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Built to house Kuwait's oil industry in the 1940s and '50s, Al-Ahmadi was named for the then emir, Shaikh Ahmed. It remains, to a great extent, the private preserve of the Kuwait Oil Company (KOC). The Oil Display Centre is a small, well-organised and rather self-congratulatory introduction to KOC and the oil business. Al-Ahmadi also has a small, pleasant public garden that's worth a visit.Al-Ahmadi is about 20km (12mi) south of Kuwait City.

Failaka Island

The home of Kuwait's main archaeological site, Failaka is definitely worth a visit, though it requires a bit of extra caution. The Iraqis turned Failaka into a heavily fortified base and filled the area with mines.Failaka's history goes back to the Bronze Age Dilmun civilisation, which was centred in Bahrain. The Greeks arrived in the 4th century BC in the form of a garrison sent by Nearchus, one of Alexander the Great's admirals. A small settlement existed on the island prior to this, but it was as the Greek town of Ikaros that the settlement became a real city. The Greeks lived on Failaka for two centuries. The centrepiece of the island is its temple.Failaka is about 20km (12mi) north-east of Kuwait City's centre and well served by ferries, which depart daily from Arabian Gulf St just south of the city centre.

Kuwait City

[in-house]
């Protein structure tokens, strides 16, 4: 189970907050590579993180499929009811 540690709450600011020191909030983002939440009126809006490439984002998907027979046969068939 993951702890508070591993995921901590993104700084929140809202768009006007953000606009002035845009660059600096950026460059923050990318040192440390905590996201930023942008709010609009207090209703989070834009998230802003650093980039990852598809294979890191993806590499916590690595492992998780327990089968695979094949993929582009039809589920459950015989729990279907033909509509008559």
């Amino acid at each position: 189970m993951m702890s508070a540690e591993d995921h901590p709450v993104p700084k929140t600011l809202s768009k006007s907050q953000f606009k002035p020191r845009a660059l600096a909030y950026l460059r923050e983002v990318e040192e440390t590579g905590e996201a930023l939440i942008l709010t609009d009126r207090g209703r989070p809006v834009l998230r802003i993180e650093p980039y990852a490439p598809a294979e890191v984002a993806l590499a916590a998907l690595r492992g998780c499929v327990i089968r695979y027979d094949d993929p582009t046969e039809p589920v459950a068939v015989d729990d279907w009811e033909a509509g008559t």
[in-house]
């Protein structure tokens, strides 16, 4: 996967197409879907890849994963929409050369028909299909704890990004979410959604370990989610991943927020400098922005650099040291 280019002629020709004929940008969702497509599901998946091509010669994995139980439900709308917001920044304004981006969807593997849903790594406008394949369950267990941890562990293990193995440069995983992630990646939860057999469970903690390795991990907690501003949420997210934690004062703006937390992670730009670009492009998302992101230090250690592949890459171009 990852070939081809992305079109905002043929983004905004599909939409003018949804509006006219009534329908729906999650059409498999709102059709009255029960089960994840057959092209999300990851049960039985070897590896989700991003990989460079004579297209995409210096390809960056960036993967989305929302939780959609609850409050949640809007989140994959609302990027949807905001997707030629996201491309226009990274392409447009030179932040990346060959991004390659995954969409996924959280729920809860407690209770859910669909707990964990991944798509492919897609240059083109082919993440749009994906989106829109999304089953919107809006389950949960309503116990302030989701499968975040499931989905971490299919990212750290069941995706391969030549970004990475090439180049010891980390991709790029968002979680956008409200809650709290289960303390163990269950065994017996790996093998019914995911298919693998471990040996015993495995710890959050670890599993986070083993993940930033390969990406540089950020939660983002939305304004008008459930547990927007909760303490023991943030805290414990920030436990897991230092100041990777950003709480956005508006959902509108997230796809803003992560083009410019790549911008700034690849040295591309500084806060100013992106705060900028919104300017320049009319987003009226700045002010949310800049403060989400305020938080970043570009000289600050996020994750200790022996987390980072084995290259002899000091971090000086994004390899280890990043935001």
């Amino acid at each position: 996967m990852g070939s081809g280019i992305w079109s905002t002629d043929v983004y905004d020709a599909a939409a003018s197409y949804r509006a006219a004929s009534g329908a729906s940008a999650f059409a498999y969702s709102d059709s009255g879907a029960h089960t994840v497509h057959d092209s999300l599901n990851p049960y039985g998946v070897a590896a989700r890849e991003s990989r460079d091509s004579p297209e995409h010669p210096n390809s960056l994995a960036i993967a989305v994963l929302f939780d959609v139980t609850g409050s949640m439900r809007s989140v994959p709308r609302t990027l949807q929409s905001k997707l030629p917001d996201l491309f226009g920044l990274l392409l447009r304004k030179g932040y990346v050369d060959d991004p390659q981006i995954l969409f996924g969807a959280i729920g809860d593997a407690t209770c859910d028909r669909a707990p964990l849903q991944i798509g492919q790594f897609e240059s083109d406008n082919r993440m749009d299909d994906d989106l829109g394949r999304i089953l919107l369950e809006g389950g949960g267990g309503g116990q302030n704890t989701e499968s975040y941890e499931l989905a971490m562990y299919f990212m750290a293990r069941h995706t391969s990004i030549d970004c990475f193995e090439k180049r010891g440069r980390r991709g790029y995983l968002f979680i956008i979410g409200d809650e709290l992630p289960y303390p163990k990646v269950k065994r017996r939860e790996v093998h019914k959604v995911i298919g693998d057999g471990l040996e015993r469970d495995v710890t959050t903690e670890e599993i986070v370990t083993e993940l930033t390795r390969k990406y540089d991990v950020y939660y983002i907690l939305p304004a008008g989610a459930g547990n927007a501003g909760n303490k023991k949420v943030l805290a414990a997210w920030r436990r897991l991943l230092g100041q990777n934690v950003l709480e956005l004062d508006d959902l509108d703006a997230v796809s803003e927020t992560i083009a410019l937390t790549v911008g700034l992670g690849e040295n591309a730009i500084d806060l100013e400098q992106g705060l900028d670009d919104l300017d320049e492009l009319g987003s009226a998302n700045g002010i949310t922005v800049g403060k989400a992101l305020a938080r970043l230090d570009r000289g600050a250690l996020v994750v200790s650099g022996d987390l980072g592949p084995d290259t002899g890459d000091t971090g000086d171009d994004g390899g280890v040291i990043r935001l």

In the years since liberation, Kuwait City has developed into a remarkably easygoing place, though not without a price. The National Museum, once the pride of Kuwait and its centrepiece, used to house the Al-Sabah collection, one of the most important collections of Islamic art in the world. During the occupation, however, the Iraqis systematically looted the exhibit halls. Having cleaned out the building, they smashed everything they could and then set what was left on fire. A hall at the back of the museum complex's courtyard has been restored and is sometimes used for temporary exhibits. Because of the loss of the National Museum's treasures, the Tareq Rajab Museum, a private collection of Islamic art housed in the basement of a large villa, is all the more important.A small building near the National Museum, Sadu House is a museum and cultural foundation dedicated to preserving Bedouin arts and crafts. It's also the best place in Kuwait to buy Bedouin goods. The house itself is built of gypsum and coral, and there's some beautiful decorative carving around the courtyard. More impressive to the country's Muslims is the huge, modern Grand Mosque, opened in 1986, which cost millions to build and can accommodate over 5500 worshippers.Designed by a Swedish architectural firm and opened in 1979, the Kuwait Towers have become Kuwait's main landmark. The largest of the three rises to a height of 187m (615ft). The upper globe houses a two-level observation deck, which is open daily and overlook the emir's Sief Palace. The largest tower's lower globe has a restaurant, coffee shop and banquet rooms.

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